formation to and from his con
stituency. The national con
vener is obligated to pull to-
See SOB¥ Meeting, Page 4
Black Studies
Major Offered
A 30-semester-hour Black
Studies major is being offered
for the first time this year at
North Carolina Central Univer
sity, under the direction of the
Department of History and So
cial Science.
The major emphasizes history,
with required courses in politi
cal science, sociology, and ge
ography.
Among the courses offered in
the Department of History are
“African History Prior t6
1500,” “History of Africa, 1500-
1870,” “Africa and the World
Powers, 1870-1945,” and
“Emerging African States Since
1945” in the area of African
history. Afro-American history
courses offered include “History
of the Negro in the United
States to 1865,” “The Negro in
the U.S., 1865-1900,” “Emer
gence of the New Negro,” and
“The Negro in Contemporary
America.”
In political science the course
currently *ffered in the cata
log is“Civil Rights: Problems in
Administration and Compli-'
ance.” In sociology, the course
offering is “The Geography «£
Africa.”
The courses in these three
required areas have prere
quisites in basic principles ef
See Black Studies, Page 4
Early Friday morning, the
sights of the damaged walls of
the Law School left the spirits
of the students mortally wound
ed. The thought of the end of
their educational lives almost
made some students panic and
move to retaliate.
Thought of despair and defeat,
were short lived, and the pos
sibility of closing the school
was met head-on.
While the fire was still burn
ing the Dean and the Student
Bar decided that there must be
no interruption of classes. A
notice was posted stating that
classes would meet as sched
uled in B. N. Duke Auditorium.
A meeting was called for Fri
day at noon to inform the stu
dents of the damage and plans
of actions for student partici
pation. Since, the Law School
is the only “home” that the
students know, it was decided
that the building must be made
ready for Monday classes.
On Saturday students went to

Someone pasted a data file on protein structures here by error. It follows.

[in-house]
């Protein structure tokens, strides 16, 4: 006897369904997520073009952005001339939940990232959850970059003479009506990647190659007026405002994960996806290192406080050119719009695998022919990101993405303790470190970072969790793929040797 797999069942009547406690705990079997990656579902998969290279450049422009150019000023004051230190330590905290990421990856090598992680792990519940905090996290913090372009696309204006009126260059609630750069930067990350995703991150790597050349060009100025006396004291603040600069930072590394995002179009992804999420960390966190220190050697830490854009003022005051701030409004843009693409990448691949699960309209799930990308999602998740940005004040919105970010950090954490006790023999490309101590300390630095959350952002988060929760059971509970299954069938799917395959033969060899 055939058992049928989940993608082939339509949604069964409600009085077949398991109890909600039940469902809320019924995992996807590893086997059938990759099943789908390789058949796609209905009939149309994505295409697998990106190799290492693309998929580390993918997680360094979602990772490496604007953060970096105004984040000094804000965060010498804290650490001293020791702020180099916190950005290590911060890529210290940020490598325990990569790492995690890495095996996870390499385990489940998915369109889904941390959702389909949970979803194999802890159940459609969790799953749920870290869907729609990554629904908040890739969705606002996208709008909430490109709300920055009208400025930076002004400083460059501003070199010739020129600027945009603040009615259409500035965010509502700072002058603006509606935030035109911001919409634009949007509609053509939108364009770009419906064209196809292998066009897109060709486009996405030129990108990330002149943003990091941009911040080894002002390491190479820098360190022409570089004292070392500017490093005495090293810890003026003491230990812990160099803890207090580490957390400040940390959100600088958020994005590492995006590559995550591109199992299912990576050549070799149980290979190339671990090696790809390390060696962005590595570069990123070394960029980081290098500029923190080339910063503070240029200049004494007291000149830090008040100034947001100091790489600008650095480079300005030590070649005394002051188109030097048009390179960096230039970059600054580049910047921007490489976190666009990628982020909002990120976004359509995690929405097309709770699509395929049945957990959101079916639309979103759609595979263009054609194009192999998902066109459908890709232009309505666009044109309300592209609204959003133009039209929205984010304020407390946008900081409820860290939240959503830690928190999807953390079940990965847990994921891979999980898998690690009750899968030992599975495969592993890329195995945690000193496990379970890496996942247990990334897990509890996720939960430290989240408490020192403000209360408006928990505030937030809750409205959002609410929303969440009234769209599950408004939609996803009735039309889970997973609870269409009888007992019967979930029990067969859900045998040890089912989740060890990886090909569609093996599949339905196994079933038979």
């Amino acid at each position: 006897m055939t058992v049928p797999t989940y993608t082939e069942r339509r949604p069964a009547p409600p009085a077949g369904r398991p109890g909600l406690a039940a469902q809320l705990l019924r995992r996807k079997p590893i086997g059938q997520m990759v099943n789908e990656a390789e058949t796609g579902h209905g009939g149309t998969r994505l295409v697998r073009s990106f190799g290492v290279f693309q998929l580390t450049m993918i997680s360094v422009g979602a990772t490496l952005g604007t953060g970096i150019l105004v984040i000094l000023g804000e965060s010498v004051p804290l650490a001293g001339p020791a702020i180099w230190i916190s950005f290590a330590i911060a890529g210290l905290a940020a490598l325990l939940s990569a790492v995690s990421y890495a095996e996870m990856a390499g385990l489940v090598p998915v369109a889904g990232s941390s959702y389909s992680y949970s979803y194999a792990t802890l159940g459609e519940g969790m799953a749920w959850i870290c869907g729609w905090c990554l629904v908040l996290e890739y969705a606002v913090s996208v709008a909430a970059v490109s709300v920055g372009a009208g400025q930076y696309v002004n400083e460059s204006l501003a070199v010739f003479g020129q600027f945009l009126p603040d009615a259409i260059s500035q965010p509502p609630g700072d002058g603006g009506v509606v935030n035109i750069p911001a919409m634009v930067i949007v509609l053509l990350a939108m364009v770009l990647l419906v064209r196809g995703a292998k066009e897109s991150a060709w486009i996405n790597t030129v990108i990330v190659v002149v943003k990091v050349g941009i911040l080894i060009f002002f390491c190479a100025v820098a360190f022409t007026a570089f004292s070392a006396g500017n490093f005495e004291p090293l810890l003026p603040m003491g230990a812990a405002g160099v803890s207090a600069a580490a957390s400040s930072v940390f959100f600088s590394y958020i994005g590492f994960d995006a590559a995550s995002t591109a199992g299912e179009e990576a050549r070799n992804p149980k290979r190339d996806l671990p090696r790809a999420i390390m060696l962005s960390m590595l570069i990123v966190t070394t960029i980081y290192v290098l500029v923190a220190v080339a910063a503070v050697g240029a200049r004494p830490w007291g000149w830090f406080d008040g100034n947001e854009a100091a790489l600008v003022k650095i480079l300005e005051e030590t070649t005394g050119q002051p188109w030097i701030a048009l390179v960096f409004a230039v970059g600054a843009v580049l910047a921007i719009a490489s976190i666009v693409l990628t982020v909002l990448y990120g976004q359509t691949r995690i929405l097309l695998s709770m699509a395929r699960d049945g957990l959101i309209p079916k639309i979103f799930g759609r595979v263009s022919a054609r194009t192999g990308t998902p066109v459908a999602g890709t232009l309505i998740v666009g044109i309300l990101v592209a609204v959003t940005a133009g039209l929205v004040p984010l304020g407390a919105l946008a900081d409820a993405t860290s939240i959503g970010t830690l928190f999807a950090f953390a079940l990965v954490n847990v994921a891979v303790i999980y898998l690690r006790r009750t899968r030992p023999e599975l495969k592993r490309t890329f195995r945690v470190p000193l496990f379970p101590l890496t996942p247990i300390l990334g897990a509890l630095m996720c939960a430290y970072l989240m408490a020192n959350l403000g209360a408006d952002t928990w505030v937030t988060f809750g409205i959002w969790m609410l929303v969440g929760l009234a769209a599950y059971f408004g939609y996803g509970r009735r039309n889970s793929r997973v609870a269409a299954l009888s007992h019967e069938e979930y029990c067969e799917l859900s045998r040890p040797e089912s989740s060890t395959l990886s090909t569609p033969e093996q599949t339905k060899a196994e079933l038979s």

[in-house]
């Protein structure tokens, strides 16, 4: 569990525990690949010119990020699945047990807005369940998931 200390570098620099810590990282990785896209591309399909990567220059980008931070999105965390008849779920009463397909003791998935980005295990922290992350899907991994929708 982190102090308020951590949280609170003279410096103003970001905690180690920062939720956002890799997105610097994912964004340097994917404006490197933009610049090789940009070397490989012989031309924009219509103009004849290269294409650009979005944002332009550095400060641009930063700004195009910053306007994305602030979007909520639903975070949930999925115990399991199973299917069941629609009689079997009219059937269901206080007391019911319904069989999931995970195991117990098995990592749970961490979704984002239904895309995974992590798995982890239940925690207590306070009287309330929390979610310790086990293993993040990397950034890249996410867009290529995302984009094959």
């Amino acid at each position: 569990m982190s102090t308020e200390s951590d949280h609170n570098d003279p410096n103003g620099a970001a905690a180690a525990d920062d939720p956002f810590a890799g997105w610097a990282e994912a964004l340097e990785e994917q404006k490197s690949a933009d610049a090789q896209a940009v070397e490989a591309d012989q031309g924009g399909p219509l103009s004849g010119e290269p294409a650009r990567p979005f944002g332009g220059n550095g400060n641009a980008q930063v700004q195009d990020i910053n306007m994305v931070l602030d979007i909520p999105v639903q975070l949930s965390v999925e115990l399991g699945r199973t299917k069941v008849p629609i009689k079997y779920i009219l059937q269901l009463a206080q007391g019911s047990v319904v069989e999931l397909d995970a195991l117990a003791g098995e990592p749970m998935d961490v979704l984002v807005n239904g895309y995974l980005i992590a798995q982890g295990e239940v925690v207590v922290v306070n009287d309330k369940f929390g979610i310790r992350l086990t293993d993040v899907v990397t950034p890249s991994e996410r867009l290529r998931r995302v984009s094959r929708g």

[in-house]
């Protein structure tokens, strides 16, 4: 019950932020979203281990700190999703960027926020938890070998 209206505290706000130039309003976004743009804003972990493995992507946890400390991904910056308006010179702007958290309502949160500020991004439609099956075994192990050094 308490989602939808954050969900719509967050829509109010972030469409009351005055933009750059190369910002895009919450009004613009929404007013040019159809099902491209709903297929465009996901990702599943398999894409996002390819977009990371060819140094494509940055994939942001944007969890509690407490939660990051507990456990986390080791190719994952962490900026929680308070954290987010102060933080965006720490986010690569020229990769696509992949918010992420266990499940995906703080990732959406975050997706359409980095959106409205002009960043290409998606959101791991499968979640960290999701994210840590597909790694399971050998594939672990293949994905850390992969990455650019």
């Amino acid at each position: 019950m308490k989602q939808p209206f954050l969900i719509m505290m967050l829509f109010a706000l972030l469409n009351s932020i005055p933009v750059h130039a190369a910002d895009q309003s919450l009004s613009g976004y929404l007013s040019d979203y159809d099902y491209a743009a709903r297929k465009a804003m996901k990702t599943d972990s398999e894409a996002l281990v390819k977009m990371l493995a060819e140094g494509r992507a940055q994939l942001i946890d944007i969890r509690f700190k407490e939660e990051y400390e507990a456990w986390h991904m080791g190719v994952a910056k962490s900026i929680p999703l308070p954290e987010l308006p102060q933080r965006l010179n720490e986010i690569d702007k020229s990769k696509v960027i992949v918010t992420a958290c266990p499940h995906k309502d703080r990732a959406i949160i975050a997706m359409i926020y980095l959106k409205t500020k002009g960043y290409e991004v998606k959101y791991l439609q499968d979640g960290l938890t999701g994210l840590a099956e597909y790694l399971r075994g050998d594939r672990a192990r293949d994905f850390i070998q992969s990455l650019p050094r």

work. Mops, buckets, scrub
brushes, cloths, ^nd Mr. Clean
were put in the hands of the fu
ture advocates of the law, and
much was accomplished. Every
wall, desk, table, and chair on
the main floor was given a
thorough cleaning. The base
ment was attacked with equal
force the next day.
Monday classes met on the
main floor of the Law School.
FIRE CAUSES
CAMPUS HEAr
The fire which damaged
NCCU’s Law School and de
stroyed many valuable bpoks
caused heat in B. N. Duke Audi
torium long after firemen ex
tinguished the blazes. In a meet
ing of interested students con
cerned with the Law School’s
dilemma, student tempers
blazed as some students got the
idea that funds set aside for
Homecoming activities would
be donated to the Law School.
The misconception occurred
due to two meetings that ad
joined each other. The first
matter being discussed was the
Law School’s finanacial needs
because of the fire. Suddenly,
Mr. James Blue, Dean of Stu
dents, began the second meet
ing to report that the Home
coming Committee had voted
against having a Homecoming
See Fire Causes, Page 7
Photography Club
To Be Organized
Mr. James Parker, Direc
tor of the Audio Visual Aids
Center, will organize aa pho
tography club on October 7.
This is an opportunity for
students who wish to learn the
mechanics of picture-taking.
Mr. Parker invites all interest
ed students to come to Room
120, Education Building at 7:00,
October 7.
A complete course in Swahii,
on records, is also available in
the Audio-Visual Aids Center iti
ttie listening room 125-C of
the Education Building. For*
more information, contact Mr.
Marvin Duncan.